If you don’t already own an LED flashlight, you might not yet be familiar with its many benefits. As solid-state lights, LEDs (light emitting diodes) don’t have filaments that can expand, contract and burn out. They can handle being dropped and some models can even withstand being submerged in water. LEDs have very focused, directional light, so the beam goes directly where you aim it—particularly useful when you want a bright light on a troublesome bolt or screw. LED flashlights also get very good battery life and produce an ample amount of light. Even small ones powered by AAA batteries do. Some LED flashlights give you varying degrees of brightness that help extend battery life. Some are designed with rugged housings that hold up well to constant, professional use. But despite these reliability benefits, it’s still a good idea to have at least two in your kit, since you just never know if you might lose one or when the batteries will let you down.
In addition to a compact, handheld flashlight, you might also want to get a headlamp, or a flashlight model that can clip to a board, baseball cap or that has legs that can be attached to some rigging while you work. It’s always nice to be able to work with both hands free.
As a grip, you’re going to have to become proficient in measuring distances and adjusting lights, stands, diffusers, flags, cameras and other gear in order to get the right look for a scene. Don’t let yourself be stuck asking around for a tape measure. Add one to your kit, and keep it with you so that you can always be ready to measure for perfect lighting.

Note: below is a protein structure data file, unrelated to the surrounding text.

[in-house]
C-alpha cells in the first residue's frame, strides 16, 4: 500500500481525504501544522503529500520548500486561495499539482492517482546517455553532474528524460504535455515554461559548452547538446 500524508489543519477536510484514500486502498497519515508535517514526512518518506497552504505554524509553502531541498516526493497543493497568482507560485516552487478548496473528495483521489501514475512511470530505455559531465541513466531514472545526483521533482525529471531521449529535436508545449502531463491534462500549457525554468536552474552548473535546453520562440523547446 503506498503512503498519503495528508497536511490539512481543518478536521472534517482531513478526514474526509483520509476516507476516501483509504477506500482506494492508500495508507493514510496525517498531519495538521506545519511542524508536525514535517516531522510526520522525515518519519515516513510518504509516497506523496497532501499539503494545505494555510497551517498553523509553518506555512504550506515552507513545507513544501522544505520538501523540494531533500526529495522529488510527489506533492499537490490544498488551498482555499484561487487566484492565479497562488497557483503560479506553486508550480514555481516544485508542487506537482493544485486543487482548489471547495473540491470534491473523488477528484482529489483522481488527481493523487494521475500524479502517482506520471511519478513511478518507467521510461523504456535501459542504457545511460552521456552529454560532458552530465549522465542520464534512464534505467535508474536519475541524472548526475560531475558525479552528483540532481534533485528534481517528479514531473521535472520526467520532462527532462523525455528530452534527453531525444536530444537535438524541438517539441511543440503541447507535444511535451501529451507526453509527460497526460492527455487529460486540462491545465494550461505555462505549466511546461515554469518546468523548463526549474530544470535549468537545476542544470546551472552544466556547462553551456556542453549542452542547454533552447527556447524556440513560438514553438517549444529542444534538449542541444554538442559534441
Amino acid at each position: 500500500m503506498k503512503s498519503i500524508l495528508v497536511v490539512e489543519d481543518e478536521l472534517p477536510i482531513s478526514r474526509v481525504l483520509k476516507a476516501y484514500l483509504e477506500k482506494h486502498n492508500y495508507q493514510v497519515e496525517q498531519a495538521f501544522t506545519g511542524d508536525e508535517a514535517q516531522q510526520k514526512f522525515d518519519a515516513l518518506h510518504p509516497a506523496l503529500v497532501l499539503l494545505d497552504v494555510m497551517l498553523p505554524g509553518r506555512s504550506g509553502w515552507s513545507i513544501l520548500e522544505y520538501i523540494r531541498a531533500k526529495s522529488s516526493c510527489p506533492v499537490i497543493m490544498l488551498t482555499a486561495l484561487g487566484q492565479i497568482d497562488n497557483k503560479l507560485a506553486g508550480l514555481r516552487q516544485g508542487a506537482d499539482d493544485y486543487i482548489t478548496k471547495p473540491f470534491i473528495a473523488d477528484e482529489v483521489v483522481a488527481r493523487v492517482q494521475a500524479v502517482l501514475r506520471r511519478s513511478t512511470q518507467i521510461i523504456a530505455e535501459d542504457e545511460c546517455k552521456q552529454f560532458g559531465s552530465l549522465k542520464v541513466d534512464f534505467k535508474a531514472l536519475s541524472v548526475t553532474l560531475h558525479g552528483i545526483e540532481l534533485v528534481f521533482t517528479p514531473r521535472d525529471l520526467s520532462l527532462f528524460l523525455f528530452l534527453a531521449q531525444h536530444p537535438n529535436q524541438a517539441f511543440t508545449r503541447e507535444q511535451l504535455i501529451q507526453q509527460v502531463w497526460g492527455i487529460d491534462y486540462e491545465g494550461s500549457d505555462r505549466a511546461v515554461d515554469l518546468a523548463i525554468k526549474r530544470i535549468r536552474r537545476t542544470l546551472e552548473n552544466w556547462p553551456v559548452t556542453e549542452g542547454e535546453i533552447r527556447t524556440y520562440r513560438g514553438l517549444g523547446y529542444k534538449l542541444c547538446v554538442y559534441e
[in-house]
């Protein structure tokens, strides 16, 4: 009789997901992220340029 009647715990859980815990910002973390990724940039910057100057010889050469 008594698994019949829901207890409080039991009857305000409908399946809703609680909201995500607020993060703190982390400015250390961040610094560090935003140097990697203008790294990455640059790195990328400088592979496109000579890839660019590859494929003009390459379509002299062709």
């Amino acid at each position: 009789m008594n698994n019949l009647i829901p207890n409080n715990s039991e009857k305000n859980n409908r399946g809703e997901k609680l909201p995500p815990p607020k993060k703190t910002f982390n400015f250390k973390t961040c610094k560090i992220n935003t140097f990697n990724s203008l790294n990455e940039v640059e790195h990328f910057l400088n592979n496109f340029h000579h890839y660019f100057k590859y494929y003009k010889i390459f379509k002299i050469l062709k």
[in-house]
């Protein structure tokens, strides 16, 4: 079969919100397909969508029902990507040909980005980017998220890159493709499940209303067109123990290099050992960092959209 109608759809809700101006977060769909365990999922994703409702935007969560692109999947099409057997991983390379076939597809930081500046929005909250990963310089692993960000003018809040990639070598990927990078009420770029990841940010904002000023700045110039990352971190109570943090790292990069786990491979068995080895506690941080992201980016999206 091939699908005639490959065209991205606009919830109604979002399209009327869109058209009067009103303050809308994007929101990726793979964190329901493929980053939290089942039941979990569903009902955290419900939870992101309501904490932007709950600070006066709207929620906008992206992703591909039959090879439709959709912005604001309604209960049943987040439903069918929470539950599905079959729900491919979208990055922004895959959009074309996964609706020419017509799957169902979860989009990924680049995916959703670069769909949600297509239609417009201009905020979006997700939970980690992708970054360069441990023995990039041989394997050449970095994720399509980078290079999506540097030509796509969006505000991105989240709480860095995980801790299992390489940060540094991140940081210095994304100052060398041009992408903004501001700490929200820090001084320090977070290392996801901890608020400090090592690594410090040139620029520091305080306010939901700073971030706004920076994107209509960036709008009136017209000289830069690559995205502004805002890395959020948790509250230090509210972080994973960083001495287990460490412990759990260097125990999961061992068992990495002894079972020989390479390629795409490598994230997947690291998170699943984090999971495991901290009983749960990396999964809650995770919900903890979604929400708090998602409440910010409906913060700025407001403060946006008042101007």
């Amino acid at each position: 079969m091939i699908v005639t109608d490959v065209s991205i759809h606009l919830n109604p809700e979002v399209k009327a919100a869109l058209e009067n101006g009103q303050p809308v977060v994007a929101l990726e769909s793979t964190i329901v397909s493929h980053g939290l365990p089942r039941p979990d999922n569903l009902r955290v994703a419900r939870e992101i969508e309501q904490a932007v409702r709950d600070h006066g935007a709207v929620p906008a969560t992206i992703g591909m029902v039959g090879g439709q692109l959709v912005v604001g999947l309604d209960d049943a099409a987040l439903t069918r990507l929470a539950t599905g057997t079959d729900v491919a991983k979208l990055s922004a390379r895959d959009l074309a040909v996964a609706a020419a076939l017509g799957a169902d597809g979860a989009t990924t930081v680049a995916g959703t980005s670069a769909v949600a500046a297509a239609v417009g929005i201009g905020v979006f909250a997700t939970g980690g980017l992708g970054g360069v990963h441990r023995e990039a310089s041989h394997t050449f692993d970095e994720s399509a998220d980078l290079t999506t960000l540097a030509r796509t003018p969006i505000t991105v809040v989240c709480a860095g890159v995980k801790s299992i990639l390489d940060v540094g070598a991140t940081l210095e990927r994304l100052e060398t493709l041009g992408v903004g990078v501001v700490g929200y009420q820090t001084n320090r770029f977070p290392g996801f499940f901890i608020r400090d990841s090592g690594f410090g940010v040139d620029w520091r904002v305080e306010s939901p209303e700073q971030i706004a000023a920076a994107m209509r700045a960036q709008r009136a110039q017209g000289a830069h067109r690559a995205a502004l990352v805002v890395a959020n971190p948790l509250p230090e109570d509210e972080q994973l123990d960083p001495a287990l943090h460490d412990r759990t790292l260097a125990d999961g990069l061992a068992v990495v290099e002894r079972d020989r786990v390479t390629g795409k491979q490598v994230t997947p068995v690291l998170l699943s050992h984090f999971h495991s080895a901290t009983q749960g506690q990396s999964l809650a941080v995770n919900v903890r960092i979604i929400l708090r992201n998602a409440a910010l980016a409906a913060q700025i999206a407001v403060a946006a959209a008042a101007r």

A laser pointer can also be very handy while working on the set, especially if you’re working with someone on the other end of the set. Red laser pointers are better for night shoots and darker indoor areas, while green laser pointers are easy to see in bright rooms or if working outdoors.
Yes to both. Keep some chalk on hand as well as at least a couple of permanent markers. While you might not be the one updating the chalk clapper, you might still find some situations in which it’s easier to mark a piece of equipment or a container with chalk. Permanent markers are also a must, particularly for labeling gaffer tape, especially the different-colored varieties of tape.
While even indie productions will provide two-way radios for the crew, it doesn’t hurt to have your own headset that you know is comfortable, reliable and works well for you. Two-way radio headsets come in several different designs, from single-ear, to dual-ear cups to in-ear and over-the-ear pieces. You might also find that you prefer using a headset that features in-line PTT (push-to-talk) as that can make it easier for you to reply when called for on set.
A bubble or torpedo level will definitely make your work easier too, and though you can use an iPhone or Android app for a level, would you really want to risk dropping your phone while working on the set? With practice, you can get great results even from using just a small, magnetic level, and if you want to have something that’s just kind of cool and handy in your kit, you might also want to pick up a hot-shoe level, which photographers often use to line up the horizon for more accurate panoramic shots.
Along with the basic tools mentioned above, you should also add a Leatherman or screwdriver with interchangeable tips (at least 4-in-1), an Allen wrench multi-tool, pliers, socket wrench, a good pair of scissors and plenty of clothes pins. Owning some Pony Spring "A" Clamps to help you hold equipment in place is a good idea as well, since clamps are as common as clothes pins. You might also want to pick up a few carabiners to make it easier to clip your tools to your belt.
This article affords a basic introduction to the tools a working grip requires. It will help you get started, but it is in no way a 100% comprehensive list. In order to ameliorate this guide, we’d love to hear from working grips and film students who know the trade intimately. Feel free to leave any suggestions, critiques or tips you might have on what tools a grip needs to do the job well. We look forward to your thoughts and ideas.